Women of color, rural women most affected by missed breast cancer screening during pandemic | Insider WSU

SPOKANE, Washington. – Breast cancer screening has taken a hard hit during the COVID-19 pandemic, suggests new research that has shown the number of screening mammograms performed in a large group of women living in Washington state has dropped by almost half. Posted today in JAMA network open, the study found the largest declines among women of color and those living in rural communities.

“Detecting breast cancer at an early stage greatly increases the chances of successful treatment,” said lead study author Ofer Amram, assistant professor at Elson S. Floyd College of Medicine at the University of Washington State, whose research focuses on health inequalities. “The results of our study suggest that health care providers need to redouble their efforts to maintain prevention services and reach these underserved populations, who faced significant health disparities even before the pandemic.

The study was conducted by researchers at Washington State University Health Sciences Spokane in partnership with MultiCare, a nonprofit healthcare system that includes 230 clinics and eight hospitals across the state. Washington. The research team used data from the medical records of MultiCare patients who had screening mammograms between April and December 2019 and during the same months in 2020, after the World Health Organization declared COVID-19 global pandemic in March 2020.

Researchers saw the number of completed screening mammograms in Washington state drop from 55,678 in 2019 to 27,522 in 2020, a decrease of 49%. When they analyzed the data by race, they found a similar decrease in screening of 49% for white women, but saw significantly larger decreases in non-white women. For example, breast cancer screening decreased by 64% among Hispanic women and 61% among Native American and Alaska Native women. The researchers also looked at geographic location and found that screening mammograms for rural women were reduced by almost 59%, while the number of mammograms performed for urban women was reduced by about 50%.

In addition, the research team analyzed the data by type of insurance and found that compared to women who had a commercial or government health insurance plan, reductions in screening were greater among women using Medicaid or self-paying for treatment, which Amram says are indicators of lower socioeconomic status.

“We know that the COVID-19 virus has had disproportionate impacts on certain populations, including minority racial and ethnic groups,” said Pablo Monsivais, lead author of the study and associate professor at WSU Elson S. Floyd College of Medicine. “What our study adds is that some of the side effects of the COVID-19 pandemic are also having a disproportionate impact on these populations, so it’s a double whammy.”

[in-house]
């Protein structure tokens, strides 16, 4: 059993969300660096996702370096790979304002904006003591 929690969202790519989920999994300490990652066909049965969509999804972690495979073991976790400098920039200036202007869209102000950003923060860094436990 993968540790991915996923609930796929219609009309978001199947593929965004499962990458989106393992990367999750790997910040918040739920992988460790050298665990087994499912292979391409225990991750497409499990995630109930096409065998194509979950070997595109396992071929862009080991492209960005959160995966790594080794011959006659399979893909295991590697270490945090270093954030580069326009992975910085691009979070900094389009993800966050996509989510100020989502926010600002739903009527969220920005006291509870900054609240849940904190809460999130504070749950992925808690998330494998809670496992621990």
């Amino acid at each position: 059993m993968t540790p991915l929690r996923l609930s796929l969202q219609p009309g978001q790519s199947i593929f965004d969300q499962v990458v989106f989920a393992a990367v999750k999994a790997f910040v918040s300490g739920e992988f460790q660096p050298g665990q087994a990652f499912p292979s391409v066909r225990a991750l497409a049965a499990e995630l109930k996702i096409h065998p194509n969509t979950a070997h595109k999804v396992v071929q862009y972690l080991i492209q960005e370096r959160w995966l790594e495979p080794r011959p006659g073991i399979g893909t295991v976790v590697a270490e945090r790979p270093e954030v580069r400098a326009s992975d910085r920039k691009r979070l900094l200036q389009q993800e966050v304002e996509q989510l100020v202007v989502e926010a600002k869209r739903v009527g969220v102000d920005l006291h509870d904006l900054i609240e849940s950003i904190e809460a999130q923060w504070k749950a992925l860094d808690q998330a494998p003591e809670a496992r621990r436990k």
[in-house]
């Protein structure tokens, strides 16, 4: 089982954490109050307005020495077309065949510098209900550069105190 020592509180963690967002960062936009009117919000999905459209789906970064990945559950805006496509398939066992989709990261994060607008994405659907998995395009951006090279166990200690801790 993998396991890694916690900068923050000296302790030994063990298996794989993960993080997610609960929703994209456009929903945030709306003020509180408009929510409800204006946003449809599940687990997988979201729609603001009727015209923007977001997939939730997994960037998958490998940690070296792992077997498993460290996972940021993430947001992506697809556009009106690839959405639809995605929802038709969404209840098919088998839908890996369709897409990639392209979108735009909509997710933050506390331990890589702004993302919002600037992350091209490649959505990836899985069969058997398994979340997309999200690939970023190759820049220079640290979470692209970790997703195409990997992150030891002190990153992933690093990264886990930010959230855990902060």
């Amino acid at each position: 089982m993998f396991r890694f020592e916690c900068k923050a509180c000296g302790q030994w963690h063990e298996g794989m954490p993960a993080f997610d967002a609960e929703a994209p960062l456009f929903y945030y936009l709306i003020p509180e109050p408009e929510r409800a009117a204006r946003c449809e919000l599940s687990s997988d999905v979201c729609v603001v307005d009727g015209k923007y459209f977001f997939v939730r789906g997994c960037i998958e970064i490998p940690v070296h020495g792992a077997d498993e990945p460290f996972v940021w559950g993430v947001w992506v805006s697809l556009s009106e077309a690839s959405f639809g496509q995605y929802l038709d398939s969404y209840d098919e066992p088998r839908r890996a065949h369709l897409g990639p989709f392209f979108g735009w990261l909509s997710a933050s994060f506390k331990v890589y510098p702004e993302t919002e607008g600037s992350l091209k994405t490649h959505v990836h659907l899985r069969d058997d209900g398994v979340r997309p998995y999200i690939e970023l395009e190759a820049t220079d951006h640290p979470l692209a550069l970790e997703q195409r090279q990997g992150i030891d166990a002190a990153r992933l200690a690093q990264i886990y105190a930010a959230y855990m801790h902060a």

While previous studies have looked at missed cancer screening during the pandemic, Monsivais said this study is the first to look at racial and socio-economic differences, in particular. The research team’s goal is to find ways to remove barriers to cancer screening, which would help reduce cancer-related health disparities. The next step is to conduct a follow-up study to identify the social and economic factors that have interfered with access to cancer screening during the pandemic. In addition to breast cancer, this study will also look at missed colon cancer and lung cancer screening in women and men.

Factors that may have played a role in reducing cancer screening include job loss, loss of employer-provided health insurance, and caregiver stress due to school or daycare closures. or other circumstances. Fear of contracting COVID-19 may also have played into this, said Jeanne Robison, study co-author, oncology nurse practitioner and principal investigator on this project with the MultiCare Cancer and Blood Specialty Centers in Spokane, Washington.

“One of the things we found this year is that women who were good enough to go for screening continued to fear entering even after health care facilities reopened for routine screening,” said Robison. . “I had to convince some of my patients to come, because even when protocols were in place to safely offer breast cancer screening, there was still a perceived risk.”

A decline in primary care visits during the pandemic may also have been a factor, she said, as primary care providers often play a key role in reminding women of the timing and importance of breast cancer screening. breast. And while increased access to virtual tours may have mitigated this decline, there may have been barriers to providing virtual care that disproportionately impacted certain groups of people, which the researchers’ follow-up study found. will help determine.

In addition to Amram, Monsivais and Robison, the authors of the article included Solmaz Amiri and John Roll of the WSU Elson S. Floyd College of Medicine and Bethann Pflugeisen of the MultiCare Institute for Research & Innovation.

The study was funded by a grant from the Andy Hill Cancer Research Endowment Fund.

Media contacts:

  • Ofer Amram, WSU Elson S. Floyd College of Medicine, 509-368-6863, ofer.amram@wsu.edu
  • Judith Van Dongen, WSU Health Sciences Spokane Office of Research, 509-358-7524, jcvd@wsu.edu

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